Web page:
Devotion has been one of few words that occupied my idle time. I don’t remember how exactly I started to repeatedly think about it, but few things drove me to.
A friend of mine, a happy mother of a cute little girl, decided to keep her relationship to a man that she considered ‘irresponsble, ungrateful and ignorant.’ Devotion to her litle girl’s future was what kept her strong, she said. She also said to have faith on her relationship with her little girl’s father, but showed hesitance to say that she was devoted to him.
Another friend chose to spend most of her single time taking care of her mother, an eight year long widow who was physically active. She could’ve followed her passion to travel but chose to spend her precious weekends to stay at home. She was close to her mother but she also yearned meeting new people. Devotion to take care her only family drove her to feel content watching and listening to her friends travel stories.
Someone who has shared his life with me had similar experience with his mother. In fact, his devotion grew stronger since his parents got divorced. He told me several times how he went into disagreement with or even hated his mom, but he chose her. In fact, I once felt sorry that he wasn’t as devoted to me as to his mom 😁
Another friend kept her toxic job only to earn money for her little girl. A single mother, she shared frequently how her job – including her manager, her company and her career in the company – drove her crazy most of the times. But she managed to build a thick skin to those to stay devoted to her little girl’s future. “At least until we have our own place we can call home,” she said when I asked when she would consider quitting.
These – and a lot of other stories from my circles – had me pondered, “Who am I devoting my life to? Am I an undevoted person as I move away quickly when things don’t turn as I wanted to? Could devotion relate to specific things instead of person?”
I’ve been trying to be a man with value and mission, holding and putting them above and higher than everything else. In fact, I saw relationships – anything from blood, friend, work to romantic – as a series of shared experience where two or more people voluntarily committed live their shared values and achieve their shared goals. By shared goals, they are still personal goals. When relationship falls apart, do personal goals disappeared as well? If so, I’d highly doubt if they were personal goals.
Let us imagine the opposite situations to these friends of mine. Would she still stay in relationship if her little girl told her to leave her father as she has been the breadwinner anyway? Would she start spending her weekend travelling knowing that her mother chose to stay with her dependable friends or relatives? Would he be tougher to his mother if he met the man of his life (yes, that would be me hahah)? Would she quit her toxic job if she could use her time to get a nice house?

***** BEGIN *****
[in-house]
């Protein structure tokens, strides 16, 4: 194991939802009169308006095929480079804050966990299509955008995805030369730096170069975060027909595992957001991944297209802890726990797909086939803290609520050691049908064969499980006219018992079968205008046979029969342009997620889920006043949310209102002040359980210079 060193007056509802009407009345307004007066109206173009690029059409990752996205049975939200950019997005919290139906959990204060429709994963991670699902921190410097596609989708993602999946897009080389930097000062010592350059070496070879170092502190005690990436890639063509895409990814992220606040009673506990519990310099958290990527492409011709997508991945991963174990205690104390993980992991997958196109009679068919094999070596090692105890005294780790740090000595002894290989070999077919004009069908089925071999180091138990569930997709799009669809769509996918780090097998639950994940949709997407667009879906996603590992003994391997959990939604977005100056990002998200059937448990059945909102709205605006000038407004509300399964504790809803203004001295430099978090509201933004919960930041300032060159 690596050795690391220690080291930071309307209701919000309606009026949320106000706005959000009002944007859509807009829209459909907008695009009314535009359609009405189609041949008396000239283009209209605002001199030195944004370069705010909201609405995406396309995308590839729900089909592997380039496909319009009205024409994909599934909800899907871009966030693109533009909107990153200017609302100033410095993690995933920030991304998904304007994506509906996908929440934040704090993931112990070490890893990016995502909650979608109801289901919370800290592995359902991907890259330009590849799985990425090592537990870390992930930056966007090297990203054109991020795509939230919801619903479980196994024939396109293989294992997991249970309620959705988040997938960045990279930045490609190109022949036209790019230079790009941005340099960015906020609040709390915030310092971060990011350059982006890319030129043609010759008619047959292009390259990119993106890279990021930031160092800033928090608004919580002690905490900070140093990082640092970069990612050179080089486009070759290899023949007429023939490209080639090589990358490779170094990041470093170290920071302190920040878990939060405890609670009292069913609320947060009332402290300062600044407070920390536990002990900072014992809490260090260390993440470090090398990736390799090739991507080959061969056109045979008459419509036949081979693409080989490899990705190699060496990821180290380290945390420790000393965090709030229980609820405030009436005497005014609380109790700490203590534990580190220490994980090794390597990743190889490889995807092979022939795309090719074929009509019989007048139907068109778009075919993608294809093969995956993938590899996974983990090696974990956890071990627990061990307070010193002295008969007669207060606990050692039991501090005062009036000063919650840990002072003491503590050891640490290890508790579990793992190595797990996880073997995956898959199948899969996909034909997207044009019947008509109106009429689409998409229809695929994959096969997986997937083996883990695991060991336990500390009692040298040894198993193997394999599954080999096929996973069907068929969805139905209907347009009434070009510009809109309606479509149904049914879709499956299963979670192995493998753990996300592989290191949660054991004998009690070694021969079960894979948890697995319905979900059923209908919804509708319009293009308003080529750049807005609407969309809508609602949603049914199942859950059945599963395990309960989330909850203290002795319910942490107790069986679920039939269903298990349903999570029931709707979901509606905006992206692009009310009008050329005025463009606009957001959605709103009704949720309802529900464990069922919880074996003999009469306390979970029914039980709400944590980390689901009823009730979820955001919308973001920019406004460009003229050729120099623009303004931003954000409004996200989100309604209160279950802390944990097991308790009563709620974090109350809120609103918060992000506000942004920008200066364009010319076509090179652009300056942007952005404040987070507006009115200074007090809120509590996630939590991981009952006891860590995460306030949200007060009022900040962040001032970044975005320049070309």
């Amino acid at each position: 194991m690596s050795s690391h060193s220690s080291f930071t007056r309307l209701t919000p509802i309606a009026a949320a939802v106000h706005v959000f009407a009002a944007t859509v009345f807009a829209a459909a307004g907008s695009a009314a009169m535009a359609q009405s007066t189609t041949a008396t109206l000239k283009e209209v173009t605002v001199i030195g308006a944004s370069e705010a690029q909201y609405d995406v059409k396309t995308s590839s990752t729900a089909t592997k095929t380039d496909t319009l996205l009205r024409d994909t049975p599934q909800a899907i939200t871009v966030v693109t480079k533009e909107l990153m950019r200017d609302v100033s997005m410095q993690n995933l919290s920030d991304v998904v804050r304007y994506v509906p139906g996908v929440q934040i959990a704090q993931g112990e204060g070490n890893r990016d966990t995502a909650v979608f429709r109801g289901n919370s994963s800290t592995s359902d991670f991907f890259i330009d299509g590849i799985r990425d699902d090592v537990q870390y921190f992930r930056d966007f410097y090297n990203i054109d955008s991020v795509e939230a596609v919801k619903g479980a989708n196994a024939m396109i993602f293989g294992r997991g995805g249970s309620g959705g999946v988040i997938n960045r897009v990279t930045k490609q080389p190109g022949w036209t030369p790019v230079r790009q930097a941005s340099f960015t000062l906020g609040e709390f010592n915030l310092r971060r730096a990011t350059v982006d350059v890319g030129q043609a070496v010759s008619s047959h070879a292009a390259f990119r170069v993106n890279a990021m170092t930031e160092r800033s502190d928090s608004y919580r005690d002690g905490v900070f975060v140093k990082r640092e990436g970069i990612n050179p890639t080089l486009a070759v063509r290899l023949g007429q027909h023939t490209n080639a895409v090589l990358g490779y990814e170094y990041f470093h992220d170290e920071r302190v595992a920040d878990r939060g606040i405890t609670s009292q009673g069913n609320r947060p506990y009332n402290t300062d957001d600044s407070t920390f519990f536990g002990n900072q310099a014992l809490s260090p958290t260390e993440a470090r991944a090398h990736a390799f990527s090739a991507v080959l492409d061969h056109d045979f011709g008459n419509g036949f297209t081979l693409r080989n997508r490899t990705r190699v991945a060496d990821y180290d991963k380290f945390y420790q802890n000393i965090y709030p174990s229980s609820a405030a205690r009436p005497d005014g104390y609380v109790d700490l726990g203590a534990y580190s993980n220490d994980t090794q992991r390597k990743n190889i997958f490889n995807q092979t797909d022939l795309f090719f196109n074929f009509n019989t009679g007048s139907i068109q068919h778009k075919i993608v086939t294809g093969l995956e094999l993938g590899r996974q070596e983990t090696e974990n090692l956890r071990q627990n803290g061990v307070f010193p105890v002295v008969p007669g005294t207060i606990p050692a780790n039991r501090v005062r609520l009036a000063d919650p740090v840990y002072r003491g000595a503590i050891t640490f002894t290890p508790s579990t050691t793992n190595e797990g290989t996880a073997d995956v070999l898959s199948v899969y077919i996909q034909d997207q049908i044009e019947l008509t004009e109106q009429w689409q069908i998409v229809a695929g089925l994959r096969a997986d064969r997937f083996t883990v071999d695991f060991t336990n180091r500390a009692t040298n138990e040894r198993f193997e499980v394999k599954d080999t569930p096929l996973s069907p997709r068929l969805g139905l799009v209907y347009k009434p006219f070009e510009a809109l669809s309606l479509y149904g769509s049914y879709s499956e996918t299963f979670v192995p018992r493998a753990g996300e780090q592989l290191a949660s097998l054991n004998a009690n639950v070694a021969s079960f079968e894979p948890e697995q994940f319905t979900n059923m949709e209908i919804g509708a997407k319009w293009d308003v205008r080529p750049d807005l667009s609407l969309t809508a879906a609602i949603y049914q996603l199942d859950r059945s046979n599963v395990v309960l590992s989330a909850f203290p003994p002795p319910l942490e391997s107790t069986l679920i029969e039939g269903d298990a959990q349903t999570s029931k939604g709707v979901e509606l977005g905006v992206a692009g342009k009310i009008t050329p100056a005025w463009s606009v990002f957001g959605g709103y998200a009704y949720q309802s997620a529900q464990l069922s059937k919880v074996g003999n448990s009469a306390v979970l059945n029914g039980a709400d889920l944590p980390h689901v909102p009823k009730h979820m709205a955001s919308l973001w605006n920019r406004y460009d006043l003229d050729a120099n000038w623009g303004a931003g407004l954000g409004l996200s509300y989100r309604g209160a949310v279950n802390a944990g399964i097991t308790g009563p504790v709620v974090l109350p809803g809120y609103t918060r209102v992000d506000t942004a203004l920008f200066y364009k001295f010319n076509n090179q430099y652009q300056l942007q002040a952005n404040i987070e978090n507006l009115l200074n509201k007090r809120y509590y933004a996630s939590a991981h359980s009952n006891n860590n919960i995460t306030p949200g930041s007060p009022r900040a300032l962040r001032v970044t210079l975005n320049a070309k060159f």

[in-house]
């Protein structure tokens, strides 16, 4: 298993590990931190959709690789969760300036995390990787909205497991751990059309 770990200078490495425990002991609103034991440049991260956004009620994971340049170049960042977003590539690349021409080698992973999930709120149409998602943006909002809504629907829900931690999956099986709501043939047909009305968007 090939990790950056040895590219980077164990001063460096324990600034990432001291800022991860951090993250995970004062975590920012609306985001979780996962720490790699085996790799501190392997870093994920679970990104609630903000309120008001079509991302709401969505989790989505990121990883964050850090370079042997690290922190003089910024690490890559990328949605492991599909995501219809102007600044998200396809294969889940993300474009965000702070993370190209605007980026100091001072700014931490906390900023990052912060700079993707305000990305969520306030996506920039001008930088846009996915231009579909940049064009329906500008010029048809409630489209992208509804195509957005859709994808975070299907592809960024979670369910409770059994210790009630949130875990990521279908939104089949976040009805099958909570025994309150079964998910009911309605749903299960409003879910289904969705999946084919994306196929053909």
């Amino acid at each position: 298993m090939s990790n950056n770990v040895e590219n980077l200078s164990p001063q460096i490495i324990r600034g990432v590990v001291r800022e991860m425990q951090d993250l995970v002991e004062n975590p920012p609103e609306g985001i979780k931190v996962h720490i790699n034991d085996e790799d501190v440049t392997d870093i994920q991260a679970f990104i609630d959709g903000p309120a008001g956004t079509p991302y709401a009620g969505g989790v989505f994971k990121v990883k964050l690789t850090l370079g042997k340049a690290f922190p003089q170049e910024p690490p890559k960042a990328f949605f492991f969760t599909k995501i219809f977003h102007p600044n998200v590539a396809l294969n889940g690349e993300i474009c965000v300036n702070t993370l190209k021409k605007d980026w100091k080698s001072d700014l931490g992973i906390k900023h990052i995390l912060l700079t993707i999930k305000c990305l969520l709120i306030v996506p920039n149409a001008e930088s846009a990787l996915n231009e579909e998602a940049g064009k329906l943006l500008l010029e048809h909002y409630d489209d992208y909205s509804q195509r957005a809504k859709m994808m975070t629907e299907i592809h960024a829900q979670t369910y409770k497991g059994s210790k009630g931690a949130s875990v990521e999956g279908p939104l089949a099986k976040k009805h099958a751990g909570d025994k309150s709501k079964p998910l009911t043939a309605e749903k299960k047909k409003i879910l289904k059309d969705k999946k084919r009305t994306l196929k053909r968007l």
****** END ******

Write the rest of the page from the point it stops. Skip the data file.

I doubt if these people chose to remain in their current (or the last I know) situations. Sadly, these could actually be very real. She could capitalize her business acumen and start her own business. She could invite relatives to stay at her house and keep her mother accompanied. He could leave his house temporarily to find out whether her mom loved, needed or dependent on him. And she could spend her time outside work to start making her dream job come true.
But why wouldn’t they? As much as I thought I was close to them, I don’t know why. I respected their choice but hardly knew their situations. But then again, they’re here to let me learn.
Another friend of mine gave me his different version of devotion. As a widower, he married a woman almost half his age. He told me that he wanted to devote his life to her. He didn’t try to prove it to me but I saw myself how he stayed at home taking care his family to allow his wife spark in her career, how he grew his interests to her wife’s work to keep their bed talks alive, and how he changed career to have one or two things that he and his wife could do together, professionally. He showed me that it was possible to be devoted to family, not only spouse or children. He showed me that it’s not really a loss or a step back – especially in career – if he knew what he devoted himself to.
I learned that devotion is a beautiful thing. Devotion is where resilience and grit came from. Devotion keeps people afloat when problems weigh them down. Devotion keeps a tiny spark when the world turns dark.
But I also think that devotion is – and should be – a behavior and, as the theory says, it was driven by competence, motivation and capacity. If competence enables people to devote, capacity makes being devoted possible, and motivation makes being devoted bearable. Devotion potentially turns bad when the devoted person has no competence, not in his/her full capacity and not sufficiently and properly motivated.
Personally, I yearned to be devoted to a person. I found it beautiful to have all worries and tiredness lifted up knowing I would return home to meet someone I devoted my life to. But I couldn’t lie, I am and have been devoted to my value and mission and that includes to move on – from places, people and relationships – that do not feed my devotion.
But I still keep a tiny hope that I would meet another devoted person to live our shared values and work on our shared missions.